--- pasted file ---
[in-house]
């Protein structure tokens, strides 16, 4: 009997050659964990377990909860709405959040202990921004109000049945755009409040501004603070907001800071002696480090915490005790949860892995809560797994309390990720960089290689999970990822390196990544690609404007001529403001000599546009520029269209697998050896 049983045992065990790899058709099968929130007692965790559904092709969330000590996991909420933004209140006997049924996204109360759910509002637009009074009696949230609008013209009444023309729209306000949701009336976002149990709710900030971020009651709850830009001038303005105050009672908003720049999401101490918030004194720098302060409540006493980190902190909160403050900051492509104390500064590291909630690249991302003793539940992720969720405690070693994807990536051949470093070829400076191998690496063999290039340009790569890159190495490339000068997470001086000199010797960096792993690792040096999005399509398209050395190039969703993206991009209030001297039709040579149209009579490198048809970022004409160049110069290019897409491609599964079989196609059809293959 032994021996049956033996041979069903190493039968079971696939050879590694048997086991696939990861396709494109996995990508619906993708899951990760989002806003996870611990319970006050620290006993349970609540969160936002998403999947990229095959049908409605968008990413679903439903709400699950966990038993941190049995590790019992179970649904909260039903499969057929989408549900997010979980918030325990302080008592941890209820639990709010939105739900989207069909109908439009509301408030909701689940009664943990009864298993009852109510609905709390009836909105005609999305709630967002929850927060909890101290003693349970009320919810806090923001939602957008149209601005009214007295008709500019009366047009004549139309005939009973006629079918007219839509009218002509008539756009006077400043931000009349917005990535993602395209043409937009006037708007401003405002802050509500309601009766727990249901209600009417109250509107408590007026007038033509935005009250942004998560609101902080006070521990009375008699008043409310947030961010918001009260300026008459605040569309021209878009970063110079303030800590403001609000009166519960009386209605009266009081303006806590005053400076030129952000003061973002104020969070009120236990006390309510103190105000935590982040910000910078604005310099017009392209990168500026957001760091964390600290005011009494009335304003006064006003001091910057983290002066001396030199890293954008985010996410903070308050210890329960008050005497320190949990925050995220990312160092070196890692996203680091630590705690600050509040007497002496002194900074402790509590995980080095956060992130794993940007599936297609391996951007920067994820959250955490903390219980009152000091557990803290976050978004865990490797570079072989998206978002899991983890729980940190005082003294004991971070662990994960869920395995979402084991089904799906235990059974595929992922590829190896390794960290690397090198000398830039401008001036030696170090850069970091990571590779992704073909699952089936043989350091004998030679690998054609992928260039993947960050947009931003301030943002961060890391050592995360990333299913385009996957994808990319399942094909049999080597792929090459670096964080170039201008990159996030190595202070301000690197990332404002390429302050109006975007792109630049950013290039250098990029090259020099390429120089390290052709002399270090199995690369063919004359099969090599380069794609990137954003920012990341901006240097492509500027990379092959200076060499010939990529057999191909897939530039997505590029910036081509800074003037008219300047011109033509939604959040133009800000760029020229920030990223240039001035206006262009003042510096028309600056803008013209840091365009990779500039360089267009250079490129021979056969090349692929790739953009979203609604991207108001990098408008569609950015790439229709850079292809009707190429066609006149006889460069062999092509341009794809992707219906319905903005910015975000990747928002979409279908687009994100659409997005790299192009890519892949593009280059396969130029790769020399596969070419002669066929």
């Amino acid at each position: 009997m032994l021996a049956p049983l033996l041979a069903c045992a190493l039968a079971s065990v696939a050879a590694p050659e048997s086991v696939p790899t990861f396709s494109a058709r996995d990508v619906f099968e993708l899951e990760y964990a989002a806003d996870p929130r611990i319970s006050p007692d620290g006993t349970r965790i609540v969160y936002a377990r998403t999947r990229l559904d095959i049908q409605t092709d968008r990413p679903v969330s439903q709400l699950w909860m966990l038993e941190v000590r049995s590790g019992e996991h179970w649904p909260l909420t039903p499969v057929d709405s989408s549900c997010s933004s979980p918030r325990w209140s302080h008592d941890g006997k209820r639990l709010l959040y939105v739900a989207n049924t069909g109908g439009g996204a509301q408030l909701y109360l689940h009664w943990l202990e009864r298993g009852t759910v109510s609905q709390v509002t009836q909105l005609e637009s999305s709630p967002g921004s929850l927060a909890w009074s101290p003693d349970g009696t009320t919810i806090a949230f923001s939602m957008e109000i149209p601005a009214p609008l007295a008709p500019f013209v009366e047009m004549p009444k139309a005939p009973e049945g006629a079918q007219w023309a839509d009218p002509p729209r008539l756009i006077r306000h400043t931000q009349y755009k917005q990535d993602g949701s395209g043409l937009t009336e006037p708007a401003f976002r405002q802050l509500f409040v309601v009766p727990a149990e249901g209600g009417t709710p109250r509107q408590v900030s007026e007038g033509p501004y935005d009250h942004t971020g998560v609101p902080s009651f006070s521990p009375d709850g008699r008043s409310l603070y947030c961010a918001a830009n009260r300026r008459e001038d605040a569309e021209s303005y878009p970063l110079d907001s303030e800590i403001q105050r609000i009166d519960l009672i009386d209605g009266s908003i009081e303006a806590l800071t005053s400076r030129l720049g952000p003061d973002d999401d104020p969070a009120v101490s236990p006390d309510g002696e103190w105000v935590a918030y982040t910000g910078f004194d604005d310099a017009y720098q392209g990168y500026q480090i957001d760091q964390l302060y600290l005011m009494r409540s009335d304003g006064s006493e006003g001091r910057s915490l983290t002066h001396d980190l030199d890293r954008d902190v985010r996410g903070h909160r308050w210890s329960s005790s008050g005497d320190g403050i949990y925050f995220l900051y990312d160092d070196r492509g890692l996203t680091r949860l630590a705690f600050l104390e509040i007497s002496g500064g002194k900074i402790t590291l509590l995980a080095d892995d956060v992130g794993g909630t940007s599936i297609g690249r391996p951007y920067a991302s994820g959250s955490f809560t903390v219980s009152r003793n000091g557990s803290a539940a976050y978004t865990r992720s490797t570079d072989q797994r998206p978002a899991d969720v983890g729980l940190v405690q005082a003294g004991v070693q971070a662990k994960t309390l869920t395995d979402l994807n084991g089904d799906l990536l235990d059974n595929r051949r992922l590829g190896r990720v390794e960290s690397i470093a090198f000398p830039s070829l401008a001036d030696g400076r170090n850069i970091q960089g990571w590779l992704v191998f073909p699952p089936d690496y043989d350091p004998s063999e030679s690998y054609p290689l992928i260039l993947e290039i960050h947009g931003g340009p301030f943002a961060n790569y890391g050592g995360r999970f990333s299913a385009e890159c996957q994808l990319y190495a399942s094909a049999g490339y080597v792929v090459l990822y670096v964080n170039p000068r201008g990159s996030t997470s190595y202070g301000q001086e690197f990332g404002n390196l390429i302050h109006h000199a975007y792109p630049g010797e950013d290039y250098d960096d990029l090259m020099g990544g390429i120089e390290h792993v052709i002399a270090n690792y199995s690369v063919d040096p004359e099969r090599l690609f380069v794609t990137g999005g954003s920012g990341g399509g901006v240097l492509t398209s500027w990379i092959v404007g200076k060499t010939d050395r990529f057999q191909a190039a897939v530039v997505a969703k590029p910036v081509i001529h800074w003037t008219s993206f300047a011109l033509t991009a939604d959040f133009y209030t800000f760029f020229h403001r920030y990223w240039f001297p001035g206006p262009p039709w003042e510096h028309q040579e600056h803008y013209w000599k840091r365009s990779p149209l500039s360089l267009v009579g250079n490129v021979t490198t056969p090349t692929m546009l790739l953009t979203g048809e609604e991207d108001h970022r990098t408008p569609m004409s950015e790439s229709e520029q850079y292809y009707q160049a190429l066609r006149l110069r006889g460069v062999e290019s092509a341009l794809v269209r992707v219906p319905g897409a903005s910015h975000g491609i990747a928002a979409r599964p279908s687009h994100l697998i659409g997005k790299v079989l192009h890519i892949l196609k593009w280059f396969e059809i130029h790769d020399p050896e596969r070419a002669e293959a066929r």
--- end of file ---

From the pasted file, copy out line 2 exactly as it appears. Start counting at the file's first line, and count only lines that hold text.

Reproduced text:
């Protein structure tokens, strides 16, 4: 009997050659964990377990909860709405959040202990921004109000049945755009409040501004603070907001800071002696480090915490005790949860892995809560797994309390990720960089290689999970990822390196990544690609404007001529403001000599546009520029269209697998050896 049983045992065990790899058709099968929130007692965790559904092709969330000590996991909420933004209140006997049924996204109360759910509002637009009074009696949230609008013209009444023309729209306000949701009336976002149990709710900030971020009651709850830009001038303005105050009672908003720049999401101490918030004194720098302060409540006493980190902190909160403050900051492509104390500064590291909630690249991302003793539940992720969720405690070693994807990536051949470093070829400076191998690496063999290039340009790569890159190495490339000068997470001086000199010797960096792993690792040096999005399509398209050395190039969703993206991009209030001297039709040579149209009579490198048809970022004409160049110069290019897409491609599964079989196609059809293959 032994021996049956033996041979069903190493039968079971696939050879590694048997086991696939990861396709494109996995990508619906993708899951990760989002806003996870611990319970006050620290006993349970609540969160936002998403999947990229095959049908409605968008990413679903439903709400699950966990038993941190049995590790019992179970649904909260039903499969057929989408549900997010979980918030325990302080008592941890209820639990709010939105739900989207069909109908439009509301408030909701689940009664943990009864298993009852109510609905709390009836909105005609999305709630967002929850927060909890101290003693349970009320919810806090923001939602957008149209601005009214007295008709500019009366047009004549139309005939009973006629079918007219839509009218002509008539756009006077400043931000009349917005990535993602395209043409937009006037708007401003405002802050509500309601009766727990249901209600009417109250509107408590007026007038033509935005009250942004998560609101902080006070521990009375008699008043409310947030961010918001009260300026008459605040569309021209878009970063110079303030800590403001609000009166519960009386209605009266009081303006806590005053400076030129952000003061973002104020969070009120236990006390309510103190105000935590982040910000910078604005310099017009392209990168500026957001760091964390600290005011009494009335304003006064006003001091910057983290002066001396030199890293954008985010996410903070308050210890329960008050005497320190949990925050995220990312160092070196890692996203680091630590705690600050509040007497002496002194900074402790509590995980080095956060992130794993940007599936297609391996951007920067994820959250955490903390219980009152000091557990803290976050978004865990490797570079072989998206978002899991983890729980940190005082003294004991971070662990994960869920395995979402084991089904799906235990059974595929992922590829190896390794960290690397090198000398830039401008001036030696170090850069970091990571590779992704073909699952089936043989350091004998030679690998054609992928260039993947960050947009931003301030943002961060890391050592995360990333299913385009996957994808990319399942094909049999080597792929090459670096964080170039201008990159996030190595202070301000690197990332404002390429302050109006975007792109630049950013290039250098990029090259020099390429120089390290052709002399270090199995690369063919004359099969090599380069794609990137954003920012990341901006240097492509500027990379092959200076060499010939990529057999191909897939530039997505590029910036081509800074003037008219300047011109033509939604959040133009800000760029020229920030990223240039001035206006262009003042510096028309600056803008013209840091365009990779500039360089267009250079490129021979056969090349692929790739953009979203609604991207108001990098408008569609950015790439229709850079292809009707190429066609006149006889460069062999092509341009794809992707219906319905903005910015975000990747928002979409279908687009994100659409997005790299192009890519892949593009280059396969130029790769020399596969070419002669066929």